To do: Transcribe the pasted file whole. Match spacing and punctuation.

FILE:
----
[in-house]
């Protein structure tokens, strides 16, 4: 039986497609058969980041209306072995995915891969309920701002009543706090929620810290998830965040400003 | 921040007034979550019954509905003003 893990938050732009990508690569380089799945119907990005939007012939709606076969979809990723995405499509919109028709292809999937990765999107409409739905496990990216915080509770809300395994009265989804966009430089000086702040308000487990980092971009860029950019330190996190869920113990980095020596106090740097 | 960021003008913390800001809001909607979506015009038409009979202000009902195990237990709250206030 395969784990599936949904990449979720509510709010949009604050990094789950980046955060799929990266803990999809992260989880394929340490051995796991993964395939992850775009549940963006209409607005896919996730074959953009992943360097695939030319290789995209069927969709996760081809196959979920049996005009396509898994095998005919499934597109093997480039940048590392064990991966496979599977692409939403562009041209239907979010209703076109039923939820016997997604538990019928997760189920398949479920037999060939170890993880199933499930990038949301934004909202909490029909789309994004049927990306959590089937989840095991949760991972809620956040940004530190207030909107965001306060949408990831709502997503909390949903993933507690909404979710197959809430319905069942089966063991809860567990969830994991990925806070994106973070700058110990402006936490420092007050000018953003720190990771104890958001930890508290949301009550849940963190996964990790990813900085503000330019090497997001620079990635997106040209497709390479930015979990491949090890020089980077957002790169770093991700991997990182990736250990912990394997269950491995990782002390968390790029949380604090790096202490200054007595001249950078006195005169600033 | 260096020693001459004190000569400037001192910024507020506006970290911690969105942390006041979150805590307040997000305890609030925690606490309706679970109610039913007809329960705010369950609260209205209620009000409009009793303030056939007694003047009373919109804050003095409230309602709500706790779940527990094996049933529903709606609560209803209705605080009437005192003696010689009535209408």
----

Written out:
[in-house]
């Protein structure tokens, strides 16, 4: 039986497609058969980041209306072995995915891969309920701002009543706090929620810290998830965040400003 | 921040007034979550019954509905003003 893990938050732009990508690569380089799945119907990005939007012939709606076969979809990723995405499509919109028709292809999937990765999107409409739905496990990216915080509770809300395994009265989804966009430089000086702040308000487990980092971009860029950019330190996190869920113990980095020596106090740097 | 960021003008913390800001809001909607979506015009038409009979202000009902195990237990709250206030 395969784990599936949904990449979720509510709010949009604050990094789950980046955060799929990266803990999809992260989880394929340490051995796991993964395939992850775009549940963006209409607005896919996730074959953009992943360097695939030319290789995209069927969709996760081809196959979920049996005009396509898994095998005919499934597109093997480039940048590392064990991966496979599977692409939403562009041209239907979010209703076109039923939820016997997604538990019928997760189920398949479920037999060939170890993880199933499930990038949301934004909202909490029909789309994004049927990306959590089937989840095991949760991972809620956040940004530190207030909107965001306060949408990831709502997503909390949903993933507690909404979710197959809430319905069942089966063991809860567990969830994991990925806070994106973070700058110990402006936490420092007050000018953003720190990771104890958001930890508290949301009550849940963190996964990790990813900085503000330019090497997001620079990635997106040209497709390479930015979990491949090890020089980077957002790169770093991700991997990182990736250990912990394997269950491995990782002390968390790029949380604090790096202490200054007595001249950078006195005169600033 | 260096020693001459004190000569400037001192910024507020506006970290911690969105942390006041979150805590307040997000305890609030925690606490309706679970109610039913007809329960705010369950609260209205209620009000409009009793303030056939007694003047009373919109804050003095409230309602709500706790779940527990094996049933529903709606609560209803209705605080009437005192003696010689009535209408």